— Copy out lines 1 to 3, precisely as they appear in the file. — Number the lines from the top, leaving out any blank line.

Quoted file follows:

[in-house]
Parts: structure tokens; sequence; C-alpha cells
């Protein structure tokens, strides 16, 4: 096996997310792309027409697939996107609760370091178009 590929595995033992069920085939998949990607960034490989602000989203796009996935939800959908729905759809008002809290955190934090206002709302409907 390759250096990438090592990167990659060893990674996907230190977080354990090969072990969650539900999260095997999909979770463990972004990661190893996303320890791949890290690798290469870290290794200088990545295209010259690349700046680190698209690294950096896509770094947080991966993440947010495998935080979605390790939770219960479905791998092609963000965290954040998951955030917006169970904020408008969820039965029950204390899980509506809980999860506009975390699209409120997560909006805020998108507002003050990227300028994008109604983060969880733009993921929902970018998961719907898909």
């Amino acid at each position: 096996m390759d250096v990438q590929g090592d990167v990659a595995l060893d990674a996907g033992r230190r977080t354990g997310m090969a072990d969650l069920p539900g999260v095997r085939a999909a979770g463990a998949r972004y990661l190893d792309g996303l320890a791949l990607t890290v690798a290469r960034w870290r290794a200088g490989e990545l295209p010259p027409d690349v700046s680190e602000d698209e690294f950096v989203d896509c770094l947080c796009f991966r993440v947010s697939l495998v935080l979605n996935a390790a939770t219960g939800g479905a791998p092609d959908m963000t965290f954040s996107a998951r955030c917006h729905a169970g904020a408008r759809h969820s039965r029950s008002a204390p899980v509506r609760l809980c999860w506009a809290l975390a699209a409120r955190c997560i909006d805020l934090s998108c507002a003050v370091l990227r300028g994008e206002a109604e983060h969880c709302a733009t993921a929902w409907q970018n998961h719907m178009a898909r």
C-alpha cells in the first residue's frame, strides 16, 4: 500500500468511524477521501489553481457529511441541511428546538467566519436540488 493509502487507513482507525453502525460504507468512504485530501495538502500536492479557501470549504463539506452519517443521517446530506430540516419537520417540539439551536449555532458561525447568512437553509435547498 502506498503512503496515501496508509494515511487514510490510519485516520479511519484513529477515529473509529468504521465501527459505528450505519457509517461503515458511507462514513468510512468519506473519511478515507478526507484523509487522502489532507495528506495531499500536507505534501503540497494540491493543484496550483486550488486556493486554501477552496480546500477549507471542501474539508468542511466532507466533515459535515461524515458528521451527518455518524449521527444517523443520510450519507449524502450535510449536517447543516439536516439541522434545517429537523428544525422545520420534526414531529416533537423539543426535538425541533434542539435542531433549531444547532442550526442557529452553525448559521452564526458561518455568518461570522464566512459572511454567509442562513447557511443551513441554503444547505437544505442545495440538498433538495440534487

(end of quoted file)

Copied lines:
[in-house]
Parts: structure tokens; sequence; C-alpha cells
């Protein structure tokens, strides 16, 4: 096996997310792309027409697939996107609760370091178009 590929595995033992069920085939998949990607960034490989602000989203796009996935939800959908729905759809008002809290955190934090206002709302409907 390759250096990438090592990167990659060893990674996907230190977080354990090969072990969650539900999260095997999909979770463990972004990661190893996303320890791949890290690798290469870290290794200088990545295209010259690349700046680190698209690294950096896509770094947080991966993440947010495998935080979605390790939770219960479905791998092609963000965290954040998951955030917006169970904020408008969820039965029950204390899980509506809980999860506009975390699209409120997560909006805020998108507002003050990227300028994008109604983060969880733009993921929902970018998961719907898909």